When we speak, we engage nearly 100 muscles, continuously moving our lips, jaw, tongue, and throat to shape our breath into the fluent sequences of sounds that form our words and sentences. A new study reveals how these complex articulatory movements are coordinated in the brain.
The new research reveals that the brain's speech centers are organized more according to the physical needs of the vocal tract as it produces speech than by how the speech sounds (its "phonetics"). Linguists divide speech into abstract units of sound called "phonemes" and consider the /k/ sound in "keep" the same as the /k/ in "coop." But in reality, your mouth forms the sound differently in these two words to prepare for the different vowels that follow, and this physical distinction now appears to be more important to the brain regions responsible for producing speech than the theoretical sameness of the phoneme.
The findings published in Neuron, extend previous studies on how the brain interprets the sounds of spoken language, could help guide the creation of new generation of prosthetic devices for those who are unable to speak: brain implants could monitor neural activity related to speech production and rapidly and directly translate those signals into synthetic spoken language.
In the new study, researchers asked five volunteers awaiting surgery, with ECoG (electrocorticography) electrodes placed over a region of ventral sensorimotor cortex that is a key center of speech production, to read aloud a collection of 460 natural sentences. Individual electrodes encoded a diversity of articulatory kinematic trajectories (AKTs), each revealing coordinated articulator movements toward specific vocal tract shapes. The sentences were expressly constructed to encapsulate nearly all the possible articulatory contexts in American English. This comprehensiveness was crucial to capture the complete range of "coarticulation," the blending of phonemes that is essential to natural speech.
"Without coarticulation, our speech would be blocky and segmented to the point where we couldn't really understand it," said the author.
The research team was not able to simultaneously record the volunteers' neural activity and their tongue, mouth and larynx movements. Instead, they recorded only audio of the volunteers speaking and developed a novel deep learning algorithm to estimate which movements were made during specific speaking tasks.
This approach allowed the researchers to identify distinct populations of neurons responsible for the specific vocal tract movement patterns needed to produce fluent speech sounds, a level of complexity that had not been seen in previous experiments that used simpler syllable-by-syllable speech tasks.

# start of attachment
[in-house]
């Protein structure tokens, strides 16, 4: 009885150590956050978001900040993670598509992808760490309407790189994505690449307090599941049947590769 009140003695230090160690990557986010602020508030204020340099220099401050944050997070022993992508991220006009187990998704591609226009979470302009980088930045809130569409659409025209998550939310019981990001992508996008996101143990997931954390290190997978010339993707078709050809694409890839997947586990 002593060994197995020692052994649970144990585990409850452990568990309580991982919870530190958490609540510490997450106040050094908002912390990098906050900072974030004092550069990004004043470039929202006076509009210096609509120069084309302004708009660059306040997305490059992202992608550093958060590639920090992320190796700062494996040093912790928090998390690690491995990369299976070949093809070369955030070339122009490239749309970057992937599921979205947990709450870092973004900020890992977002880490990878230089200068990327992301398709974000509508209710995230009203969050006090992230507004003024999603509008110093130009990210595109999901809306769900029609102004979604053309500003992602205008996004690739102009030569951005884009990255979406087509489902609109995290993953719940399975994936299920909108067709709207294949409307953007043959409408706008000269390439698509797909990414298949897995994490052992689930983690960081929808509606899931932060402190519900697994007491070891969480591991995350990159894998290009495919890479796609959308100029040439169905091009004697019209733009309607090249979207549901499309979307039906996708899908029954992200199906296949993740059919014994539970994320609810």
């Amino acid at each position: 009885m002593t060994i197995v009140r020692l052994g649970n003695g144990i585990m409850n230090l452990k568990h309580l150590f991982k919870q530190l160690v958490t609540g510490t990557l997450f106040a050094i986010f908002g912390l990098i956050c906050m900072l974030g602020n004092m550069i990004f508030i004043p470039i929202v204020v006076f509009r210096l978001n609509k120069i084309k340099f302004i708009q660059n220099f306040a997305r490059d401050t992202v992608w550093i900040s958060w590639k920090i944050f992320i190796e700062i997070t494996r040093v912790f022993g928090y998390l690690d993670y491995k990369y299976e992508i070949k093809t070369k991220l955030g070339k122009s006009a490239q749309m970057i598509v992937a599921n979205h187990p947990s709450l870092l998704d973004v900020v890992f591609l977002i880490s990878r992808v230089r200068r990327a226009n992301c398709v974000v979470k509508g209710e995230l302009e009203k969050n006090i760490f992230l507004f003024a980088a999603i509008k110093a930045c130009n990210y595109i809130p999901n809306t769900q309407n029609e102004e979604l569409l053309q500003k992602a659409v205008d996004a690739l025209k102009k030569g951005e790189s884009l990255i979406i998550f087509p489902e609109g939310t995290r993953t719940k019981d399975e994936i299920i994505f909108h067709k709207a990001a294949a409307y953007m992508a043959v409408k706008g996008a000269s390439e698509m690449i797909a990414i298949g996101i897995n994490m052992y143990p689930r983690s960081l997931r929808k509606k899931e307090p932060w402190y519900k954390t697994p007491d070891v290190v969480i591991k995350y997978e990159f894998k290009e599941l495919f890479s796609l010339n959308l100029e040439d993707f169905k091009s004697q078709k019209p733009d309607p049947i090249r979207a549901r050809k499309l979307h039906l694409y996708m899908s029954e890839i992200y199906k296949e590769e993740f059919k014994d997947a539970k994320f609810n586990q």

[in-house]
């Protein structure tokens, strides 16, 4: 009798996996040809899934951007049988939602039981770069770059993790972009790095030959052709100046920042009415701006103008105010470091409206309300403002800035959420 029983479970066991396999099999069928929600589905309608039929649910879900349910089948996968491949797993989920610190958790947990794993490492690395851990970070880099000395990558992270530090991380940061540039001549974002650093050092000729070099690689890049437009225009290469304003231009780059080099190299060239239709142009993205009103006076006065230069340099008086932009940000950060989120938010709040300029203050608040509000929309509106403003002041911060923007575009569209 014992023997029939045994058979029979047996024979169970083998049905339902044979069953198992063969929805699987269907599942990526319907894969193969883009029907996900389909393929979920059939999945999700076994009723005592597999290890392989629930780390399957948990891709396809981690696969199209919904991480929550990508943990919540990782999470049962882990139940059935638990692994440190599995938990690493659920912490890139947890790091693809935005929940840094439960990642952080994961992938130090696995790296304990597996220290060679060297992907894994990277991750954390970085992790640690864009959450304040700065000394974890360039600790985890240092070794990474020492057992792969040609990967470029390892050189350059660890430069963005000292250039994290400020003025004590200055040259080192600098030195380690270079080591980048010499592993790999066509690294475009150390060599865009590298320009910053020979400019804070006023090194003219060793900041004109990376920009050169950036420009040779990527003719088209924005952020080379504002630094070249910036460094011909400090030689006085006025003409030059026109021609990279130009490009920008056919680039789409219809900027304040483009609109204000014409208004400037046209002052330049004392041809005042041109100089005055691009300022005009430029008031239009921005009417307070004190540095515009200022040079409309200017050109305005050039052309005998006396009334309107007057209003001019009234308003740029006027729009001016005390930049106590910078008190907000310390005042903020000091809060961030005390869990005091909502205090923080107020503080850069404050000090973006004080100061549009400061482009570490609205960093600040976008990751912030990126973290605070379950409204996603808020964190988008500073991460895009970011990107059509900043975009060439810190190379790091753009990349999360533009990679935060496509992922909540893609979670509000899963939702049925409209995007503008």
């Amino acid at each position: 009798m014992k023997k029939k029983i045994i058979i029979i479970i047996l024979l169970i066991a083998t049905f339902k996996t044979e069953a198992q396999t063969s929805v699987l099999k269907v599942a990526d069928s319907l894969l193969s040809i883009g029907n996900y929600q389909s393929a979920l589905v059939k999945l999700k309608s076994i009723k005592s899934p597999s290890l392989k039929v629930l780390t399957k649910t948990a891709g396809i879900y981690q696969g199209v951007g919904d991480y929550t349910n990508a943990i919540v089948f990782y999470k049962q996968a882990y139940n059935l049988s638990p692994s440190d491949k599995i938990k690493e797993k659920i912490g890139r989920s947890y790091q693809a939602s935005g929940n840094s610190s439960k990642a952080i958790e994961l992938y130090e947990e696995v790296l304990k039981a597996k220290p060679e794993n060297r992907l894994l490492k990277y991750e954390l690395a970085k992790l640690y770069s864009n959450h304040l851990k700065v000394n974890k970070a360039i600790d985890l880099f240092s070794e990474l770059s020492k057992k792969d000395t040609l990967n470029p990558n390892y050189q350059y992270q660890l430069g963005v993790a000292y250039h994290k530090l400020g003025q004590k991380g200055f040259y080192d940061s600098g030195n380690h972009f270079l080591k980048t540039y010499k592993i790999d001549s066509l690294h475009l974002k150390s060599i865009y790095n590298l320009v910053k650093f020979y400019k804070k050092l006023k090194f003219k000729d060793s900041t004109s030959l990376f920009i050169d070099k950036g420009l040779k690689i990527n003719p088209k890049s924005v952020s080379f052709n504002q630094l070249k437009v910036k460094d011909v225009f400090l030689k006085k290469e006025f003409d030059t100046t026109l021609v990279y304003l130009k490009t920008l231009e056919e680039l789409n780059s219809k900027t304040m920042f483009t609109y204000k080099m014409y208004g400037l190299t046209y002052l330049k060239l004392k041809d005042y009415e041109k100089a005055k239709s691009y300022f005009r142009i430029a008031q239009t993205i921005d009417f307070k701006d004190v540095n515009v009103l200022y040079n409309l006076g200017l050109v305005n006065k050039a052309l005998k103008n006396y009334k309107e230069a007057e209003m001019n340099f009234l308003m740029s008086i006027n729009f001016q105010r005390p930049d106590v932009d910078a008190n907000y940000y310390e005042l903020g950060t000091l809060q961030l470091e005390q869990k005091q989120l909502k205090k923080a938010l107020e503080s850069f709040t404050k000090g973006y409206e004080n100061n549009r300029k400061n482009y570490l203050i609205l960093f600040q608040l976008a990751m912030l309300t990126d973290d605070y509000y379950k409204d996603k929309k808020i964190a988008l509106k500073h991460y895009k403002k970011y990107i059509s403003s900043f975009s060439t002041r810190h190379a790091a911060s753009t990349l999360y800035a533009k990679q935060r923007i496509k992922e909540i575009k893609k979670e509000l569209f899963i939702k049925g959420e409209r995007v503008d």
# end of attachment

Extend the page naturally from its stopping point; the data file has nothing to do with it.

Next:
The experiments revealed that a remarkable diversity of different movements were encoded by neurons surrounding individual electrodes. The researchers found there were four emergent groups of neurons that appeared to be responsible for coordinating movements of muscles of the lips, tongue, and throat into the four main configurations of the vocal tract used in American English. The researchers also identified neural populations associated with specific classes of phonetic phenomena, including separate clusters for consonants and vowels of different types, but their analysis suggested that these phonetic groupings were more of a byproduct of more natural groupings based on different types of muscle movement.
Regarding coarticulation, the researchers discovered that our brains' speech centers coordinate different muscle movement patterns based on the context of what's being said, and the order in which different sounds occur. For example, the jaw opens more to say the word "tap" than to say the word "has" -- despite having the same vowel sound (/ae/), the mouth has to get ready to close to make the /z/ sound in "has." The researchers found that neurons in the ventral sensorimotor cortex were highly attuned to this and other co-articulatory features of English, suggesting that the brain cells are tuned to produce fluid, context-dependent speech as opposed to reading out discrete speech segments in serial order.
"During speech production, there is clearly another layer of neural processing that happens, which enables the speaker to merge phonemes together into something the listener can understand," said another author.
"This study highlights why we need to take into account vocal tract movements and not just linguistic features like phonemes when studying speech production," author said.
Brain activity patterns underlying fluent speech
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